miRNA extraction is as same as our previous study , the detail processe is as following: Firstly, total RNAs were extracted using the TRIzol reagent according to the manufacturer's protocol (Invitrogen, USA). The miRcute miRNA First-Strand cDNA Synthesis Kit and miRcute miRNA qPCR detection kit were purchased from TIANGEN BIOTECH (Beijing, China) for assays to quantify mature miR-363-3p with U6 small nuclear RNA as an internal control. The primers were designed and Synthesized by TIANGEN BIOTECH (Beijing, China). Data analysis was performed using the 2−Ct method .
The 3′UTR and CDS sequence of PCNA were amplified from A549 cell total RNA by RT-PCR. The 3′UTR sequence was subcloned into psiCHECK-2 vector (Promega) and the CDS sequence was subcloned into pCDNA3.1+ vector (Promega). All constructs were verified by sequencing.
A549 or H441 cells were infected with recombinant lentivirus in the presence of 5 μg/ml polybrene (Sigma, USA). Infected cells were selected for 14 days in the presence of 2 μg/ml puromycin (Sigma, USA). Expression of miR-363-3p in infected cells was verified by quantitative reverse transcription PCR (qRT-PCR).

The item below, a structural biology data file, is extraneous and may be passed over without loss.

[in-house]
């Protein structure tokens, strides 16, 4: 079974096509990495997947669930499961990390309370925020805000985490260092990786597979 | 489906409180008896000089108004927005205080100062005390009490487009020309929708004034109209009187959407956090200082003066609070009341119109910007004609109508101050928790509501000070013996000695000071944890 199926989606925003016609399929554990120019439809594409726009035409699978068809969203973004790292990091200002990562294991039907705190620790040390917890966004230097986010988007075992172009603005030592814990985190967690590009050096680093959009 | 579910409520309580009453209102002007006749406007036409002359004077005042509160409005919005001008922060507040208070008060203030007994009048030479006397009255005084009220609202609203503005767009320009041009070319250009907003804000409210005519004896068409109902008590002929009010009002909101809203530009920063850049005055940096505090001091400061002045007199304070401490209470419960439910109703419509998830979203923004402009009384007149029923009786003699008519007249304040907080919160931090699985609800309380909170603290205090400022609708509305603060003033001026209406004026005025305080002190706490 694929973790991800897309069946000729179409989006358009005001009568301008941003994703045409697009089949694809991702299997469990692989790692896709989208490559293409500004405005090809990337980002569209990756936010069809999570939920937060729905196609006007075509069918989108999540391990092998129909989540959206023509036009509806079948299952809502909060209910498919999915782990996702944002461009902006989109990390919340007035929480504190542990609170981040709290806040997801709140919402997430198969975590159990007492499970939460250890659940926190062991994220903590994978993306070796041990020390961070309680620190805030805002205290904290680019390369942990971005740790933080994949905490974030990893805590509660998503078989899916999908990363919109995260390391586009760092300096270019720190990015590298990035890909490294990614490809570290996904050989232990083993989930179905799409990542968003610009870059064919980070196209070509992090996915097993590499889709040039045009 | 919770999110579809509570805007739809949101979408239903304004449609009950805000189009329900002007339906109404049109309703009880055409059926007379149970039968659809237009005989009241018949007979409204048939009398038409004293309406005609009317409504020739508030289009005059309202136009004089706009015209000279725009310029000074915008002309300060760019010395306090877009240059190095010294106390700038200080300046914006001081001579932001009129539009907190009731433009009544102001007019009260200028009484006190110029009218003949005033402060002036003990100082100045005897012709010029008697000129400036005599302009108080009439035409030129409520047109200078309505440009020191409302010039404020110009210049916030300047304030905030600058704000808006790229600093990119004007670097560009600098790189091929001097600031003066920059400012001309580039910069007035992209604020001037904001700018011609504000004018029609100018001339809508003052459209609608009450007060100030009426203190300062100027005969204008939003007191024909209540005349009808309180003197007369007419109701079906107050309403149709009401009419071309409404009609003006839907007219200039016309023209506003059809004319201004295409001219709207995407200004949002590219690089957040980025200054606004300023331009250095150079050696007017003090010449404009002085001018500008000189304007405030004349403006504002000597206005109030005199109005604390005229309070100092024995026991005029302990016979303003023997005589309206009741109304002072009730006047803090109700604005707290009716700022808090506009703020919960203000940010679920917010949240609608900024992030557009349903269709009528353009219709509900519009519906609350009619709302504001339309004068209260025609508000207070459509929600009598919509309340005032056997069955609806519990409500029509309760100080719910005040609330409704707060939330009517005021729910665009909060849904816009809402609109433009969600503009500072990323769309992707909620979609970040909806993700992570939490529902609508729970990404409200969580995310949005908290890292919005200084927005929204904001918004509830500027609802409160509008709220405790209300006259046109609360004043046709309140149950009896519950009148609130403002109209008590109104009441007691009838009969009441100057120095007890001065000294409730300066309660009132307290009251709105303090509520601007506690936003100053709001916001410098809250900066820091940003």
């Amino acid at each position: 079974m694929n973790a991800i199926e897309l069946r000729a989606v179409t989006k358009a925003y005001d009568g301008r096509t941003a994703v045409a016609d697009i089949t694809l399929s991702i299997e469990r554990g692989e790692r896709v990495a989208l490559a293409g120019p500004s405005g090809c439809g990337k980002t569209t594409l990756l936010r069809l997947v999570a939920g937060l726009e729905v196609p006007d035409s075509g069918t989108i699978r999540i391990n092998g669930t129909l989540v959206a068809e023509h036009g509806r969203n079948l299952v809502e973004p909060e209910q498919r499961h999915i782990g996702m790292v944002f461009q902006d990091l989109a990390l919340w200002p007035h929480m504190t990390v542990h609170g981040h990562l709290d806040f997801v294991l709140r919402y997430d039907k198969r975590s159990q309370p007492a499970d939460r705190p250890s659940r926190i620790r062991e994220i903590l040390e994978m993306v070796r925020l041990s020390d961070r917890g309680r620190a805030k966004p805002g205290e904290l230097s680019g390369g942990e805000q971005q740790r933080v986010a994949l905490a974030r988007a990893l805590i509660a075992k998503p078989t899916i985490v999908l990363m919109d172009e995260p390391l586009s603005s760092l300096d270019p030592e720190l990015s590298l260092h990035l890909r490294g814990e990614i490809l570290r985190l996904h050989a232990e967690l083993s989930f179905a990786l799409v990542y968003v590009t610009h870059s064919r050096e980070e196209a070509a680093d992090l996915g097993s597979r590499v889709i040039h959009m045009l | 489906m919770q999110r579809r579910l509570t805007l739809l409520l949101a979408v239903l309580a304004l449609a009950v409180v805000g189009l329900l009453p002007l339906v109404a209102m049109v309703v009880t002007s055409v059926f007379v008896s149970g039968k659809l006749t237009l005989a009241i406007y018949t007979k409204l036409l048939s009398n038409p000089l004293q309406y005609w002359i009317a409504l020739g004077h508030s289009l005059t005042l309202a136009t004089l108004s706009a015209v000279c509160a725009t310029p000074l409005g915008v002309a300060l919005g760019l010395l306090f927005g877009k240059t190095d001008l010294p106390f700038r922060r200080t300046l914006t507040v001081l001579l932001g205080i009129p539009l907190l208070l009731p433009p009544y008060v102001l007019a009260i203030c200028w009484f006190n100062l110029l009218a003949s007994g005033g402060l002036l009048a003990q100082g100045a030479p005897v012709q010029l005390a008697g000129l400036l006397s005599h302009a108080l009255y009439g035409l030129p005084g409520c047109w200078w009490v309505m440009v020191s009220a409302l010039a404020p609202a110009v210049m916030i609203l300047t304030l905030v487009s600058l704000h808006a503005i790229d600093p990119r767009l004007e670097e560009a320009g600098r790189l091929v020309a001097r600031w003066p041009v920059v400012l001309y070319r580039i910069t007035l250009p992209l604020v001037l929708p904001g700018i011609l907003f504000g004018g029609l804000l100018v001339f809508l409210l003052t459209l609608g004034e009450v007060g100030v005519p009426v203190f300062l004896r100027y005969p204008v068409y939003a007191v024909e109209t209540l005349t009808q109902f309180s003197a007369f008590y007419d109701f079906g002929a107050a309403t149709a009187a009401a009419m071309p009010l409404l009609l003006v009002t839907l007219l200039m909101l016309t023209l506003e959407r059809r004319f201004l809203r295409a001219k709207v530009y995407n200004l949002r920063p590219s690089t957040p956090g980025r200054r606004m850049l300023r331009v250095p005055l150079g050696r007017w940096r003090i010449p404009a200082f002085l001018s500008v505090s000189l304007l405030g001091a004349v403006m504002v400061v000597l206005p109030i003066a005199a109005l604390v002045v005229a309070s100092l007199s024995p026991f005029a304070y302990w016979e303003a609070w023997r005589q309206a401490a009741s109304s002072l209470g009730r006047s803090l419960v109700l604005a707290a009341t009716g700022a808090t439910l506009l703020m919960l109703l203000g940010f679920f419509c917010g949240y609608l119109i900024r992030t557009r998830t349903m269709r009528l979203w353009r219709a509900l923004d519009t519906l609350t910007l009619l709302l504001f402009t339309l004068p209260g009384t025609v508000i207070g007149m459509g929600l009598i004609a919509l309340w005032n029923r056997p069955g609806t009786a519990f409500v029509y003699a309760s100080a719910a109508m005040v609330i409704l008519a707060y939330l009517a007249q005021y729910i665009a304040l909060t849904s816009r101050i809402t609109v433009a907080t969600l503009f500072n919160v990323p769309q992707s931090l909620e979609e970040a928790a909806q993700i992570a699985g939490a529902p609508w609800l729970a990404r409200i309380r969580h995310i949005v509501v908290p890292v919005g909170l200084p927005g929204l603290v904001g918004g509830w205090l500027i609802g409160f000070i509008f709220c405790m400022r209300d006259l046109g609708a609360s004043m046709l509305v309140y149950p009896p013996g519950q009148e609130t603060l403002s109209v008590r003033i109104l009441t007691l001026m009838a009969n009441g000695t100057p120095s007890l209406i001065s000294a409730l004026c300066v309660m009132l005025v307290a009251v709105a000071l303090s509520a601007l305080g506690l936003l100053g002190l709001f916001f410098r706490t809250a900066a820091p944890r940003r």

Briefly,5000 cells/well were plated in triplicate in 96-well plates, and MTT assays were performed according to the manufacturer's protocol. The absorbance at 490 nm was measured using a multiwell plate reader.
For colony formation assays, A549 or H441 cells (500 cells/well) were seeded in a 60 mm plate in triplicate. After 14 days incubation, plates were gently washed with PBS and stained with 0.1% crystal violet. Colonies with more than 50 cells were manually counted. Plating efficiency was calculated by dividing the number of colonies formed in the treated group by that in the control group.